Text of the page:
first meeting the two have met four
times, with Stoller winning once, andMatc
Owens in the other three meetings. MI
Stoller Won First Teste Ohi
Stoller's Ione win came in the Ohio In 1926; PurdueMay Dulicate
State Interscholastic meet in 1931, )hnbt eespooe.TeWl
Teeonl-te sophomorethe00-
verine sophomore won the 100-yard By RAYMOND GOODMAN plenty of worry. His main hope is
dash in 9.9 seconds with Owens fol- defending champions and that Bob Kessler, amazing under-the-
In the Ohio high school meet of pre-season cage favorites, will have basket contortionist, who played only
1932 Stoller was forced out with a a chance to bring about a four-way a short time in the first game, will
pulled tendon, and Owens duplicated tie for the leadership of the Big Ten make the necessary difference.
Stoller's 1931 time of :09.9 for the basketball race when the Boilermak- In their other game, the Badgers
hundred. ers meet the pace-setting Wisconsin meet Chicago. If Lang or Flinn, or
In 1932 the two met again ill the five next Monday. one of the other Maroons can team
Ohio interscholastic meet,\with Owens Only once before in the history of up with Haarlow, who has done al-
coming home in the hundred less than the Conference has such a tie oc- most all of the scoring for the lowly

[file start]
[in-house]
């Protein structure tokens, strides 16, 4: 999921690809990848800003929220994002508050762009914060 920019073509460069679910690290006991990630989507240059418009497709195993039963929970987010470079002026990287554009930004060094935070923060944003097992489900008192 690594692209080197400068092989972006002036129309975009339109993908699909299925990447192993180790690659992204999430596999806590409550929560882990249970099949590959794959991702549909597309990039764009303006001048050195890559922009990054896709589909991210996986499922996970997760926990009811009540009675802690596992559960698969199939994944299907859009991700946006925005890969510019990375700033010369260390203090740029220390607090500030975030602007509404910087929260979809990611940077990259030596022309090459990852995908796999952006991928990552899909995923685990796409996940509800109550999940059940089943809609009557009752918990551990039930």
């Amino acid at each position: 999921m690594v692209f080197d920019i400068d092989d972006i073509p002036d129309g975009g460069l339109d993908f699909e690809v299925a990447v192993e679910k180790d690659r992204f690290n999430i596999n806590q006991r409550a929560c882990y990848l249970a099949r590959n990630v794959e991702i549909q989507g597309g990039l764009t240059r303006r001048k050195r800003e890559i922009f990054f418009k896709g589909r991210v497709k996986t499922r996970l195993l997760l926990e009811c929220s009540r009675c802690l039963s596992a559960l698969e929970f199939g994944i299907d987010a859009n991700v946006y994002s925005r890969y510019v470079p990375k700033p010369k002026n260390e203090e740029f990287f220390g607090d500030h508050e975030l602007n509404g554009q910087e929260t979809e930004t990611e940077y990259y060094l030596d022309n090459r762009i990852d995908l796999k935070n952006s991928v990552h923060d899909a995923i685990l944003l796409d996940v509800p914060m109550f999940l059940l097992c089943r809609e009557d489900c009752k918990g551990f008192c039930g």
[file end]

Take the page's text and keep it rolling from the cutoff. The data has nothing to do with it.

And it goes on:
six inches ahead of Stoller, the finish curred. In 1926 Purdue finished its
being so close that both were clocked schedule ahead of the other teams sin, though it seems very unprobable.
Purdue's 12th contest is with North-
ofially in9.6 seconds. rra nd seemed well entrenched in first western, which shouldn't cause the
Owen's greatest outdoor race came place. Hoir o uhtobei hypa
in the same year as he againbested Then the Michigan five, which hadtHo ies too much trouble if they play
Stoler ths tme n te Ntioal n-suffered a disastrous early season, --__
terscholastic meet, his time of 9.4 sec- losing four games, suddenly came to
onds tieing the recognized world mark life and won five straight to go into 1 TIME CHANGES
for 100 yards, Stoller finished third; i ihteBiemkr:Awe
in that meet, behind Bob Grieves,now a t with the Boilermaers. e MANY THINGS
at Illinois, with the unofficial time later Indiana beat Wisconsin and Yet for more
of 9.9 seconds. Iowa defeated Minnesota to close the , than half a cen-
Bothdo 6.3 Seconds cage year. The record of each of the tury WALNUT
The fourth meeting of the two was first place teams was eight wins and has not varied
last year in an invitational 50-yard sses. one iota in its